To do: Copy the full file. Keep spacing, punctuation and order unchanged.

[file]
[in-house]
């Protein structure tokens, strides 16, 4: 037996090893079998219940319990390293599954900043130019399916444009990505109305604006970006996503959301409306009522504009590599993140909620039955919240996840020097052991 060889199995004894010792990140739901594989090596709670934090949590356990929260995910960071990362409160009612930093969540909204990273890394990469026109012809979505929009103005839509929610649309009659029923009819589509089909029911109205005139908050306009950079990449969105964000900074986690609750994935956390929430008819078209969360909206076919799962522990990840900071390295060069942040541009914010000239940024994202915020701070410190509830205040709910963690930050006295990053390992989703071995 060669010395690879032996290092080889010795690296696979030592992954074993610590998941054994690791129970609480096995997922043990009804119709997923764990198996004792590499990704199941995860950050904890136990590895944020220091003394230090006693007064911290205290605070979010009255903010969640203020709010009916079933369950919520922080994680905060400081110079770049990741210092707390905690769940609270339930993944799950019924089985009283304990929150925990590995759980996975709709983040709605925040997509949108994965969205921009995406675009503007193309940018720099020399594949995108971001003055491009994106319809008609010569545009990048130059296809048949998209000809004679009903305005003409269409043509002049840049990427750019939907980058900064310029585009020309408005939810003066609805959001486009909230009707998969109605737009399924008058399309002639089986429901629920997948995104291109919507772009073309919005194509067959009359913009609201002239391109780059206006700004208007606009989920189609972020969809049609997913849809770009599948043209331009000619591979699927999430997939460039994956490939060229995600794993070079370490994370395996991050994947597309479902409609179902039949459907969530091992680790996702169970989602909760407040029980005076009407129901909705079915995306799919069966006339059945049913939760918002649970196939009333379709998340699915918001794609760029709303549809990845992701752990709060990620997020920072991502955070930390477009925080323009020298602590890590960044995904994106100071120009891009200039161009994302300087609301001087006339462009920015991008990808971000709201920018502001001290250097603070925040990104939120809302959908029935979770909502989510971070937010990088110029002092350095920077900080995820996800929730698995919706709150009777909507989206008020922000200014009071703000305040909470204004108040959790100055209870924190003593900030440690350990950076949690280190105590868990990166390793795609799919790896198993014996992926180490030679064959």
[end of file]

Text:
[in-house]
């Protein structure tokens, strides 16, 4: 037996090893079998219940319990390293599954900043130019399916444009990505109305604006970006996503959301409306009522504009590599993140909620039955919240996840020097052991 060889199995004894010792990140739901594989090596709670934090949590356990929260995910960071990362409160009612930093969540909204990273890394990469026109012809979505929009103005839509929610649309009659029923009819589509089909029911109205005139908050306009950079990449969105964000900074986690609750994935956390929430008819078209969360909206076919799962522990990840900071390295060069942040541009914010000239940024994202915020701070410190509830205040709910963690930050006295990053390992989703071995 060669010395690879032996290092080889010795690296696979030592992954074993610590998941054994690791129970609480096995997922043990009804119709997923764990198996004792590499990704199941995860950050904890136990590895944020220091003394230090006693007064911290205290605070979010009255903010969640203020709010009916079933369950919520922080994680905060400081110079770049990741210092707390905690769940609270339930993944799950019924089985009283304990929150925990590995759980996975709709983040709605925040997509949108994965969205921009995406675009503007193309940018720099020399594949995108971001003055491009994106319809008609010569545009990048130059296809048949998209000809004679009903305005003409269409043509002049840049990427750019939907980058900064310029585009020309408005939810003066609805959001486009909230009707998969109605737009399924008058399309002639089986429901629920997948995104291109919507772009073309919005194509067959009359913009609201002239391109780059206006700004208007606009989920189609972020969809049609997913849809770009599948043209331009000619591979699927999430997939460039994956490939060229995600794993070079370490994370395996991050994947597309479902409609179902039949459907969530091992680790996702169970989602909760407040029980005076009407129901909705079915995306799919069966006339059945049913939760918002649970196939009333379709998340699915918001794609760029709303549809990845992701752990709060990620997020920072991502955070930390477009925080323009020298602590890590960044995904994106100071120009891009200039161009994302300087609301001087006339462009920015991008990808971000709201920018502001001290250097603070925040990104939120809302959908029935979770909502989510971070937010990088110029002092350095920077900080995820996800929730698995919706709150009777909507989206008020922000200014009071703000305040909470204004108040959790100055209870924190003593900030440690350990950076949690280190105590868990990166390793795609799919790896198993014996992926180490030679064959």